One of the things most known about House of Gucci are the big names involved, and they are all good in their parts. Lady Gaga is great in the lead part of Patrizia Reggiani, she really gets into her role and shows a wide range of emotions throughout the whole film. She gets plenty of opportunities to chew the scenery and shines in all her scenes. Adam Driver is reliably good and relatively restrained, Al Pacino is great, Jeremy Irons is in less scenes than many of the other actors, but he’s really good in his scenes. The most divisive performance is probably going to be that of Jared Leto. He is sporting a lot of prosthetics to make himself unrecognisable, and has a very over the top Italian accent. He is very much the comic relief of the film, and in a way his ridiculous performance really works for the campy nature of film. The scenes between him and Pacino were particularly great. Other actors like Jack Huston and Salma Hayek also bring it to their respective parts.

Lane-HouseofGucci

The direction by Ridley Scott is reliably great, and he provides the style that this film needs. It’s fantastically shot, and the production design and costumes are incredible as to be expected. The score from Harry Gregson-Williams and the soundtrack choices were great.

wTxUNxAjzG4ic3kzPlVNbuotoF7

The reaction to House of Gucci has certainly shown the movie as being divisive amongst a lot of people. It does have its issues, it could’ve been longer to flesh out some elements, and the movie would’ve benefitted from leaning further into the campier elements. On the whole though, I was engaged with the story, Ridley’s direction was solid, and the performances were great. So I think it is at least worth checking out.

Hawkeye (2021) TV Review

HAWKEYE

HawkeyeCast:
Jeremy Renner as Clint Barton/Hawkeye
Hailee Steinfeld as Kate Bishop
Tony Dalton as Jack Duquesne
Fra Fee as Kazimierz “Kazi” Kazimierczak
Brian d’Arcy James as Derek Bishop
Aleks Paunovic as Ivan
Piotr Adamczyk as Tomas
Linda Cardellini as Laura Barton
Simon Callow as Armand Duquesne III
Vera Farmiga as Eleanor Bishop
Alaqua Cox as Maya Lopez
Zahn McClarnon as William Lopez
Florence Pugh as Yelena Belova
Vincent D’Onofrio as Wilson Fisk/Kingpin
Creator: Jonathan Igla

Clint Barton and Kate Bishop shoot a few arrows and try to avoid becoming the target themselves.

full_star[1] full_star[1] full_star[1] full_star[1] full_star[1] full_star[1] full_star[1] Black-Star-Photographic-Agency[1] Black-Star-Photographic-Agency[1] Black-Star-Photographic-Agency[1]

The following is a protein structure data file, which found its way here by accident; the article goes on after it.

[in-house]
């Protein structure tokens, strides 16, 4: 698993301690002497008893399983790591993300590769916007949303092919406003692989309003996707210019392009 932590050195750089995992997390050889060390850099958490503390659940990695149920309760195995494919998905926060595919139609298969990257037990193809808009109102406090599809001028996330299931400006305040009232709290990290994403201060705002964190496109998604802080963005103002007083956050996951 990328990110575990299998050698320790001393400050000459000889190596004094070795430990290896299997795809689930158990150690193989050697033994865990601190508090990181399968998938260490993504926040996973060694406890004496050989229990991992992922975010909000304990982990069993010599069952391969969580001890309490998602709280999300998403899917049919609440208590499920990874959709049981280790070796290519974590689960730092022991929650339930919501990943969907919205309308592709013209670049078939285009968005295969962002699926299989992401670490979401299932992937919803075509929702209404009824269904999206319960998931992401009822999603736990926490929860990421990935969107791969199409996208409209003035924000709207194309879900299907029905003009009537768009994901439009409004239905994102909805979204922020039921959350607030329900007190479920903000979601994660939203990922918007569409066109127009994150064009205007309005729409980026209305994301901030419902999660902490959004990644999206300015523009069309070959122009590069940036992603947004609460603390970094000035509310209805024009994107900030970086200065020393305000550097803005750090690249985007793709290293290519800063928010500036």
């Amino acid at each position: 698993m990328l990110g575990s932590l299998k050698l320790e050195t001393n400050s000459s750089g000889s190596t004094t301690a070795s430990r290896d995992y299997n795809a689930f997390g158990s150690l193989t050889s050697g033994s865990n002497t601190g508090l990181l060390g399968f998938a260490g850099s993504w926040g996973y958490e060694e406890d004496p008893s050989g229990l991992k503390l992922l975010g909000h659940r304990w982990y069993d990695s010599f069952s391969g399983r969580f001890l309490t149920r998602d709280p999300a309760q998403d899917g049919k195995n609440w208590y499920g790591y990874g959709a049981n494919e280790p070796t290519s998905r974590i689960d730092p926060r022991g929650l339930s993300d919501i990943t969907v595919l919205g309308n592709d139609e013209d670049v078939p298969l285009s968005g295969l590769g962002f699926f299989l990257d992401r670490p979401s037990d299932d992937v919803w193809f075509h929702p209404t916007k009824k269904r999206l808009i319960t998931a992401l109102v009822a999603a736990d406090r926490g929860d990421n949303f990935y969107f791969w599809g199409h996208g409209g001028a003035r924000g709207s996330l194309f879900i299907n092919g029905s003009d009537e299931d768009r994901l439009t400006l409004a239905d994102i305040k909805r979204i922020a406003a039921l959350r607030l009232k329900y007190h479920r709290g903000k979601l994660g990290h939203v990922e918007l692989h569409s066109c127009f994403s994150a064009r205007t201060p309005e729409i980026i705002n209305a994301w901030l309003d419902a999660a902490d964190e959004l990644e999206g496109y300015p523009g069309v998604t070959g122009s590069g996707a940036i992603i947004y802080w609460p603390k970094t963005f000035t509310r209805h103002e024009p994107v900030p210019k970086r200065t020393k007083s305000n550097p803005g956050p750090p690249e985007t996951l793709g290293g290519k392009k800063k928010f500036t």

Hawkeye is the latest series of the MCU put on Disney+. It looked fun and deliberately Christmas themed as it was ending just before Christmas Day. It did have many flaws but I’m prepared to say that I liked it.

APT-106-13920_R

Right out of the gate I quite liked this refreshing approach for an MCU series. It felt very small scale and grounded, and its essentially a heartfelt buddy comedy between its two lead characters. The plot is definitely predictable, but I think that’s fine for this sort of show. There are even disposable and low level threat villains called the Tracksuit Mafia which are definitely meant to be absurd and lower threat, and I think that it fitted the lower stakes of the show. The humour is mostly funny and I really liked the quieter moments between characters, which were usually the best moments oof the show. There are definitely some dramatic elements, the main part being with Clint’s PTSD, him potentially missing Christmas with his family, and especially feeling the lasting effects of being Ronin after The Snap before Endgame starts. I do like that they address all that, although I feel like it is a little out of place in this show tonally, and Clint does get off pretty lightly considering he pretty much went on a global killing spree as a vigilante. Around halfway through or two thirds through the show I was enjoying it as a light show that didn’t need to do much. However over time it just brings in too much characters and storylines that almost could’ve fitted in other shows. By the time it brings in Yelena and introduces the show’s “mystery man”, it just feels too much. Speaking of the mystery man, literally every live action MCU tv show had some reveal of a villainous character near the end, and Loki so far has been the only one which has pulled it off. Ultimately, I feel the show might’ve benefited being without him. Not to mention that the reveal is left way too late without any development, and he almost feels like a last minute and tact on addition. Somehow Loki is also the only Disney+ show that got the length of the season right. Wandavision was a bit too long while The Falcon and the Winter Soldier wasn’t not long enough, and Hawkeye is on the ‘not long enough’ side of it. 6 episodes should be long enough for a light hearted show like this. However it introduces so many notable plotlines and characters (which they don’t really need) that it doesn’t have enough time to resolve their stories in a satisfying way. It felt like at least 2 episodes were cut from this thing. As for credit scenes, there is one for the finale, but its really not worth checking out.

MV5BMjM3YmYwNWItMzhmNC00ZjQzLWJiZTEtZDA3MzZlODNiOTFiXkEyXkFqcGdeQXVyODc0OTEyNDU@._V1_

Jeremy Renner reprises his role of Hawkeye/Clint Barton and for what its worth, this is his best appearance as the character, mainly because of the attention and material given to him. He’s very witty and more fun to watch, while still giving an emotional performance especially as he shows regret over the events from Avengers: Endgame. One of the notable additions from this show is the co-lead in Hailee Steinfeld as Kate Bishop and she’s a great addition. She’s really energetic, charming, likable yet vulnerable in the role and stole all the scenes she was in. I’m looking forward to seeing her in more MCU projects. The dynamic between Kate and Clint are the heart of the show and they share believable chemistry.